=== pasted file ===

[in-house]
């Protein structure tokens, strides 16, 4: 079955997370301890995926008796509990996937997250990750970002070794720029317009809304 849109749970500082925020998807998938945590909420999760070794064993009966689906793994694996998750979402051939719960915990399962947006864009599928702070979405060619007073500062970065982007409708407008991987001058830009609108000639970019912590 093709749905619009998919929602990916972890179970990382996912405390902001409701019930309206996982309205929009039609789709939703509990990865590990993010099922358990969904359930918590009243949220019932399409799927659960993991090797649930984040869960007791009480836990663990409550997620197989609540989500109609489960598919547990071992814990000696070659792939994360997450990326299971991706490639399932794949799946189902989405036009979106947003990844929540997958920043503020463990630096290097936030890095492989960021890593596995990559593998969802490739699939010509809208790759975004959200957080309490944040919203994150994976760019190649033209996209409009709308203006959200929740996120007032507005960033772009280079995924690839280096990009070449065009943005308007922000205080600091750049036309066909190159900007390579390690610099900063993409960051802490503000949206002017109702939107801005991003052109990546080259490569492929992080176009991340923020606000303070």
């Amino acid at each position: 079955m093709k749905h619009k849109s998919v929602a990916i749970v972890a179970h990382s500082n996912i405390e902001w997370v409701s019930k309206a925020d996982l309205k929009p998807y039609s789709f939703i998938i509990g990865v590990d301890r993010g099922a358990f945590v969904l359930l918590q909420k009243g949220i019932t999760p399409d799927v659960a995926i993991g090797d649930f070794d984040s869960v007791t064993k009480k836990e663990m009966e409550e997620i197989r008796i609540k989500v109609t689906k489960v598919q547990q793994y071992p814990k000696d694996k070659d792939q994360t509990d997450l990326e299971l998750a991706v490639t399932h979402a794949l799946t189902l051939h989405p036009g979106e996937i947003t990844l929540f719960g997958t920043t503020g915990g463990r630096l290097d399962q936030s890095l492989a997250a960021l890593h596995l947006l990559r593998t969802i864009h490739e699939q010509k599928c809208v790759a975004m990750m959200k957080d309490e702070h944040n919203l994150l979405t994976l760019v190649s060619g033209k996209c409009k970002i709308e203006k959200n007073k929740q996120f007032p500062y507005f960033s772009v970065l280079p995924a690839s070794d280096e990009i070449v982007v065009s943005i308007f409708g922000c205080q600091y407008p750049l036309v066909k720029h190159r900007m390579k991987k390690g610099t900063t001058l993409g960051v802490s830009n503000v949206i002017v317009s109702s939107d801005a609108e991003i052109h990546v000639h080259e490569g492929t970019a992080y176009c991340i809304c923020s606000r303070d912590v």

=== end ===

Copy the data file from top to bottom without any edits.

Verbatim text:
[in-house]
């Protein structure tokens, strides 16, 4: 079955997370301890995926008796509990996937997250990750970002070794720029317009809304 849109749970500082925020998807998938945590909420999760070794064993009966689906793994694996998750979402051939719960915990399962947006864009599928702070979405060619007073500062970065982007409708407008991987001058830009609108000639970019912590 093709749905619009998919929602990916972890179970990382996912405390902001409701019930309206996982309205929009039609789709939703509990990865590990993010099922358990969904359930918590009243949220019932399409799927659960993991090797649930984040869960007791009480836990663990409550997620197989609540989500109609489960598919547990071992814990000696070659792939994360997450990326299971991706490639399932794949799946189902989405036009979106947003990844929540997958920043503020463990630096290097936030890095492989960021890593596995990559593998969802490739699939010509809208790759975004959200957080309490944040919203994150994976760019190649033209996209409009709308203006959200929740996120007032507005960033772009280079995924690839280096990009070449065009943005308007922000205080600091750049036309066909190159900007390579390690610099900063993409960051802490503000949206002017109702939107801005991003052109990546080259490569492929992080176009991340923020606000303070």
């Amino acid at each position: 079955m093709k749905h619009k849109s998919v929602a990916i749970v972890a179970h990382s500082n996912i405390e902001w997370v409701s019930k309206a925020d996982l309205k929009p998807y039609s789709f939703i998938i509990g990865v590990d301890r993010g099922a358990f945590v969904l359930l918590q909420k009243g949220i019932t999760p399409d799927v659960a995926i993991g090797d649930f070794d984040s869960v007791t064993k009480k836990e663990m009966e409550e997620i197989r008796i609540k989500v109609t689906k489960v598919q547990q793994y071992p814990k000696d694996k070659d792939q994360t509990d997450l990326e299971l998750a991706v490639t399932h979402a794949l799946t189902l051939h989405p036009g979106e996937i947003t990844l929540f719960g997958t920043t503020g915990g463990r630096l290097d399962q936030s890095l492989a997250a960021l890593h596995l947006l990559r593998t969802i864009h490739e699939q010509k599928c809208v790759a975004m990750m959200k957080d309490e702070h944040n919203l994150l979405t994976l760019v190649s060619g033209k996209c409009k970002i709308e203006k959200n007073k929740q996120f007032p500062y507005f960033s772009v970065l280079p995924a690839s070794d280096e990009i070449v982007v065009s943005i308007f409708g922000c205080q600091y407008p750049l036309v066909k720029h190159r900007m390579k991987k390690g610099t900063t001058l993409g960051v802490s830009n503000v949206i002017v317009s109702s939107d801005a609108e991003i052109h990546v000639h080259e490569g492929t970019a992080y176009c991340i809304c923020s606000r303070d912590v």